Prairie Resilience was developed using data from a wide range of sources, including: IPCC reports, ECCC reports, think tank publications, academic publications, citizen groups and administrative files. When assessing the impacts of proposed policies, the Government of Saskatchewan conducted internal modeling but also sought to verify the modeling results with stakeholder consultations. The latest research shows Saskatchewan is getting more rain, which leads to more floods. At the same time higher temperatures dry the ground faster accelerating the onset and severity of drought. Warmer winters are causing more problems with pests and invasive species, mountain pine beetle has already destroyed forests in neighboring provinces.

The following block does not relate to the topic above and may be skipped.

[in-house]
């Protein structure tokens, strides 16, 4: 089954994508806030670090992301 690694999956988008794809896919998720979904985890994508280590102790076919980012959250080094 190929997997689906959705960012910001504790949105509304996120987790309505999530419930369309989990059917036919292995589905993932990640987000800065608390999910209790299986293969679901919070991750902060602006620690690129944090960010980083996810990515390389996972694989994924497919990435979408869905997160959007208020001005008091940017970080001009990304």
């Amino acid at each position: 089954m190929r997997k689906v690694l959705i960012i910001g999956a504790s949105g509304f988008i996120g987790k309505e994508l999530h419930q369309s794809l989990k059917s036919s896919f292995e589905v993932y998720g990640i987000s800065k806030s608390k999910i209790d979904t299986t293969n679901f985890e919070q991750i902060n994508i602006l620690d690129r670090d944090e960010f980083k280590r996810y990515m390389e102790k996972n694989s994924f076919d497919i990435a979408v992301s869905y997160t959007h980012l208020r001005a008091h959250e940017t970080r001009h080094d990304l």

In 2017, the Government of Saskatchewan developed a comprehensive climate change strategy designed to make the province more resilient to the climatic, economic and policy impacts of climate change. In the strategy, the Government of Saskatchewan builds upon actions they have already taken and introduces measures to strengthen their province and build resilience to climate change. The Government of Saskatchewan has been implementing measures of its climate change strategy since it was launched in 2017, titled Prairie Resilience: A Made-in-Saskatchewan Climate Change Strategy. The core principle of Prairie Resilience is resilience – the ability to cope with, adapt to, and recover from stress and change. Prairie Resilience is a strategy that takes a system-wide approach and includes more than 40 commitments designed to make Saskatchewan more resilient to the effects of a changing climate. The commitments – which go beyond emissions reductions alone – span Saskatchewan’s natural systems and resources, infrastructure for electricity, transportation, homes and buildings, and community preparedness. The Climate Resilience Measurement Framework monitors resilience-related progress in five key areas: natural systems (including our land, water and forests), physical infrastructure, economic sustainability, community preparedness, and the well-being of people to adapt and prosper in a changing environment. The Ministry of Environment reports annually on the Framework’s 25 scientifically-based indicators to enhance their understanding of how the province is responding to effects of a changing climate.